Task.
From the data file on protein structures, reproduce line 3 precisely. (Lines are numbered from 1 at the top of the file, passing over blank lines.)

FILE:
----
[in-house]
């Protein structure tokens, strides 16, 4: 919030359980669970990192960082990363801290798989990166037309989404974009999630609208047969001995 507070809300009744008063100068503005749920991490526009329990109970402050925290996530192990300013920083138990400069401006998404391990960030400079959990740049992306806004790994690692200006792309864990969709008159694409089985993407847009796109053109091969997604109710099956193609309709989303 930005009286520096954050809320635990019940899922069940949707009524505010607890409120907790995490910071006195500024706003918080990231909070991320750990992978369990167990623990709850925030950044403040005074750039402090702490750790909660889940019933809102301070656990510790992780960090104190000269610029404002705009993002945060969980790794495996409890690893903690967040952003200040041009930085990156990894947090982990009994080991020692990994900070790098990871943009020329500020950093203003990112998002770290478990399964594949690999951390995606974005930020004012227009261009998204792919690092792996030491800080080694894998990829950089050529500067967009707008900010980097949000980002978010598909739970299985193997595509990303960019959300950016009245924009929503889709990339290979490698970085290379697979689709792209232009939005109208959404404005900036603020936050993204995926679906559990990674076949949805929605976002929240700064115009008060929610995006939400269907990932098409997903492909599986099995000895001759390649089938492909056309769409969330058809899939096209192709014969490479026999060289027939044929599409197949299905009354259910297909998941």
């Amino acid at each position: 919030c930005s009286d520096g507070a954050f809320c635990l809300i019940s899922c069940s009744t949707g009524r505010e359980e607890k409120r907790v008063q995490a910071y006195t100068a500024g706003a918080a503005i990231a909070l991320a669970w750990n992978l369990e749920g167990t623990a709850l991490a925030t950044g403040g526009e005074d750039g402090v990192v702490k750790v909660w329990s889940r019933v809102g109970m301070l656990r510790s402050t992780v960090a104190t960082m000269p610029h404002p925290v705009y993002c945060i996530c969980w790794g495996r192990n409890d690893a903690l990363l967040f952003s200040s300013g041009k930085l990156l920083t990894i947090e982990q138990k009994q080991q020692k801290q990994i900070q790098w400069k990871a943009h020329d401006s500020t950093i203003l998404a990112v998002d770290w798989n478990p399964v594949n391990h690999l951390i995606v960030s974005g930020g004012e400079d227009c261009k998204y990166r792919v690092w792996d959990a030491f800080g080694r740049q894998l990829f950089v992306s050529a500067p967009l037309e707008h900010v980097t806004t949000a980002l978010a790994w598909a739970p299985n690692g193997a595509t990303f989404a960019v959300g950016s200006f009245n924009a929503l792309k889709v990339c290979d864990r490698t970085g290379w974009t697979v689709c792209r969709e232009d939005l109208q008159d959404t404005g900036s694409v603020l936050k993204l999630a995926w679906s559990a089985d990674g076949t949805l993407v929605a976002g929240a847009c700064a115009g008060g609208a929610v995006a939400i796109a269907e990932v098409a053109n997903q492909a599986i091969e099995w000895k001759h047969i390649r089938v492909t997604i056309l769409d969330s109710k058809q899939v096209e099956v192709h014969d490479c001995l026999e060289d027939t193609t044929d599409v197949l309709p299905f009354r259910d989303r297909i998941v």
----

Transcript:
């Amino acid at each position: 919030c930005s009286d520096g507070a954050f809320c635990l809300i019940s899922c069940s009744t949707g009524r505010e359980e607890k409120r907790v008063q995490a910071y006195t100068a500024g706003a918080a503005i990231a909070l991320a669970w750990n992978l369990e749920g167990t623990a709850l991490a925030t950044g403040g526009e005074d750039g402090v990192v702490k750790v909660w329990s889940r019933v809102g109970m301070l656990r510790s402050t992780v960090a104190t960082m000269p610029h404002p925290v705009y993002c945060i996530c969980w790794g495996r192990n409890d690893a903690l990363l967040f952003s200040s300013g041009k930085l990156l920083t990894i947090e982990q138990k009994q080991q020692k801290q990994i900070q790098w400069k990871a943009h020329d401006s500020t950093i203003l998404a990112v998002d770290w798989n478990p399964v594949n391990h690999l951390i995606v960030s974005g930020g004012e400079d227009c261009k998204y990166r792919v690092w792996d959990a030491f800080g080694r740049q894998l990829f950089v992306s050529a500067p967009l037309e707008h900010v980097t806004t949000a980002l978010a790994w598909a739970p299985n690692g193997a595509t990303f989404a960019v959300g950016s200006f009245n924009a929503l792309k889709v990339c290979d864990r490698t970085g290379w974009t697979v689709c792209r969709e232009d939005l109208q008159d959404t404005g900036s694409v603020l936050k993204l999630a995926w679906s559990a089985d990674g076949t949805l993407v929605a976002g929240a847009c700064a115009g008060g609208a929610v995006a939400i796109a269907e990932v098409a053109n997903q492909a599986i091969e099995w000895k001759h047969i390649r089938v492909t997604i056309l769409d969330s109710k058809q899939v096209e099956v192709h014969d490479c001995l026999e060289d027939t193609t044929d599409v197949l309709p299905f009354r259910d989303r297909i998941v």